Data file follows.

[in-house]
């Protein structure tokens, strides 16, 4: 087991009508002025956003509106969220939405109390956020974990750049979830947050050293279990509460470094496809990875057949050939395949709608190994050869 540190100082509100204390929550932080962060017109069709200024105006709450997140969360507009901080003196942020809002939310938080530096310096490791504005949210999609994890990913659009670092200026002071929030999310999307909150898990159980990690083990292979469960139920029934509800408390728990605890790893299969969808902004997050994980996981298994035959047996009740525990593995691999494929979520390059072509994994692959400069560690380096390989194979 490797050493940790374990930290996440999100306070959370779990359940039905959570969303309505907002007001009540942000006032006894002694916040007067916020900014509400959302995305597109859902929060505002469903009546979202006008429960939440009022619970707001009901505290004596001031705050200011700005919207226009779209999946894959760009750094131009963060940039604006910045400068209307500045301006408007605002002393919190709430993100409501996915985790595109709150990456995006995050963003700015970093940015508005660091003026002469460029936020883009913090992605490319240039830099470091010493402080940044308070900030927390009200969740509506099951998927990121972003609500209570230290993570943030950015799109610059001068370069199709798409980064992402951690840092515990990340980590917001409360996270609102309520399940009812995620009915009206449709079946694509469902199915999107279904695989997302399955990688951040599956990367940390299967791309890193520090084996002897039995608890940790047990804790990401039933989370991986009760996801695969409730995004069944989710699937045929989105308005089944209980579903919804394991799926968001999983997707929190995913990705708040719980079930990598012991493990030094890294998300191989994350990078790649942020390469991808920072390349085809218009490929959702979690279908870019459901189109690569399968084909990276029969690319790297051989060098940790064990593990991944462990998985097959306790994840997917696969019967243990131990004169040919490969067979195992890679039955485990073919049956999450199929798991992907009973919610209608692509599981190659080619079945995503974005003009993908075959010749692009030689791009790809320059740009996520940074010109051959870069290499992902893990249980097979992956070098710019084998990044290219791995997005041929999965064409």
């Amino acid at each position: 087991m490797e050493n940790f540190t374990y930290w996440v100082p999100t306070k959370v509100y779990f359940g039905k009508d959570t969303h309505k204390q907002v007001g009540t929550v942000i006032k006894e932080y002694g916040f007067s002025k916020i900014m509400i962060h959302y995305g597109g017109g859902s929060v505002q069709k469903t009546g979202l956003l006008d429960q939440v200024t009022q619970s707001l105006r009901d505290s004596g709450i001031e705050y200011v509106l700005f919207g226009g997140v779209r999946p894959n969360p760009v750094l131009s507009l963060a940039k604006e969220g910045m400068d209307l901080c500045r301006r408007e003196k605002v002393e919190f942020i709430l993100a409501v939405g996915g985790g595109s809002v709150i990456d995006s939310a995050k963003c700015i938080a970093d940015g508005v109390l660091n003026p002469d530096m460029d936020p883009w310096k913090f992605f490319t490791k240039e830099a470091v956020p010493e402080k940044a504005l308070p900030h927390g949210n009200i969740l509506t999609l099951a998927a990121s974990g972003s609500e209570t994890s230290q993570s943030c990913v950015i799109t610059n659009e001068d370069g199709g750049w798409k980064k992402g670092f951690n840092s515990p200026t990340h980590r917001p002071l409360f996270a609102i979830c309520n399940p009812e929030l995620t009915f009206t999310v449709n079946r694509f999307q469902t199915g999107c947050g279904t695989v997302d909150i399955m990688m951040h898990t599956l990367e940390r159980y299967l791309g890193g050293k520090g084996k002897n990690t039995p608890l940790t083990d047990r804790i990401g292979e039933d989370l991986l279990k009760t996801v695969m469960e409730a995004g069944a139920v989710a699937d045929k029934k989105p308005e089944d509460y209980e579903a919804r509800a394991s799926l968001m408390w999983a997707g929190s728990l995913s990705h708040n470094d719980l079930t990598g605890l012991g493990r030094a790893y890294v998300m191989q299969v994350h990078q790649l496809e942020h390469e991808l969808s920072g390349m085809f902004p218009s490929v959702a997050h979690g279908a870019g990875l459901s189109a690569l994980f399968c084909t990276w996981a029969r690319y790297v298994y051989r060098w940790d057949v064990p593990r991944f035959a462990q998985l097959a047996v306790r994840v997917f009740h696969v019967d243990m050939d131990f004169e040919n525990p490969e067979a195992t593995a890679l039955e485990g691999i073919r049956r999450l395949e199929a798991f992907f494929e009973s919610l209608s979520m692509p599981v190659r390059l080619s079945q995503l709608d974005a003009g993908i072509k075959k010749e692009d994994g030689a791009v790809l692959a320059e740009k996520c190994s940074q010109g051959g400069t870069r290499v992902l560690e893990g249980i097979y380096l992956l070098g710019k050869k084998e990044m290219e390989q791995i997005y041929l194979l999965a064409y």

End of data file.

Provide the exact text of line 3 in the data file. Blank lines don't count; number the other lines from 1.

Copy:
């Amino acid at each position: 087991m490797e050493n940790f540190t374990y930290w996440v100082p999100t306070k959370v509100y779990f359940g039905k009508d959570t969303h309505k204390q907002v007001g009540t929550v942000i006032k006894e932080y002694g916040f007067s002025k916020i900014m509400i962060h959302y995305g597109g017109g859902s929060v505002q069709k469903t009546g979202l956003l006008d429960q939440v200024t009022q619970s707001l105006r009901d505290s004596g709450i001031e705050y200011v509106l700005f919207g226009g997140v779209r999946p894959n969360p760009v750094l131009s507009l963060a940039k604006e969220g910045m400068d209307l901080c500045r301006r408007e003196k605002v002393e919190f942020i709430l993100a409501v939405g996915g985790g595109s809002v709150i990456d995006s939310a995050k963003c700015i938080a970093d940015g508005v109390l660091n003026p002469d530096m460029d936020p883009w310096k913090f992605f490319t490791k240039e830099a470091v956020p010493e402080k940044a504005l308070p900030h927390g949210n009200i969740l509506t999609l099951a998927a990121s974990g972003s609500e209570t994890s230290q993570s943030c990913v950015i799109t610059n659009e001068d370069g199709g750049w798409k980064k992402g670092f951690n840092s515990p200026t990340h980590r917001p002071l409360f996270a609102i979830c309520n399940p009812e929030l995620t009915f009206t999310v449709n079946r694509f999307q469902t199915g999107c947050g279904t695989v997302d909150i399955m990688m951040h898990t599956l990367e940390r159980y299967l791309g890193g050293k520090g084996k002897n990690t039995p608890l940790t083990d047990r804790i990401g292979e039933d989370l991986l279990k009760t996801v695969m469960e409730a995004g069944a139920v989710a699937d045929k029934k989105p308005e089944d509460y209980e579903a919804r509800a394991s799926l968001m408390w999983a997707g929190s728990l995913s990705h708040n470094d719980l079930t990598g605890l012991g493990r030094a790893y890294v998300m191989q299969v994350h990078q790649l496809e942020h390469e991808l969808s920072g390349m085809f902004p218009s490929v959702a997050h979690g279908a870019g990875l459901s189109a690569l994980f399968c084909t990276w996981a029969r690319y790297v298994y051989r060098w940790d057949v064990p593990r991944f035959a462990q998985l097959a047996v306790r994840v997917f009740h696969v019967d243990m050939d131990f004169e040919n525990p490969e067979a195992t593995a890679l039955e485990g691999i073919r049956r999450l395949e199929a798991f992907f494929e009973s919610l209608s979520m692509p599981v190659r390059l080619s079945q995503l709608d974005a003009g993908i072509k075959k010749e692009d994994g030689a791009v790809l692959a320059e740009k996520c190994s940074q010109g051959g400069t870069r290499v992902l560690e893990g249980i097979y380096l992956l070098g710019k050869k084998e990044m290219e390989q791995i997005y041929l194979l999965a064409y």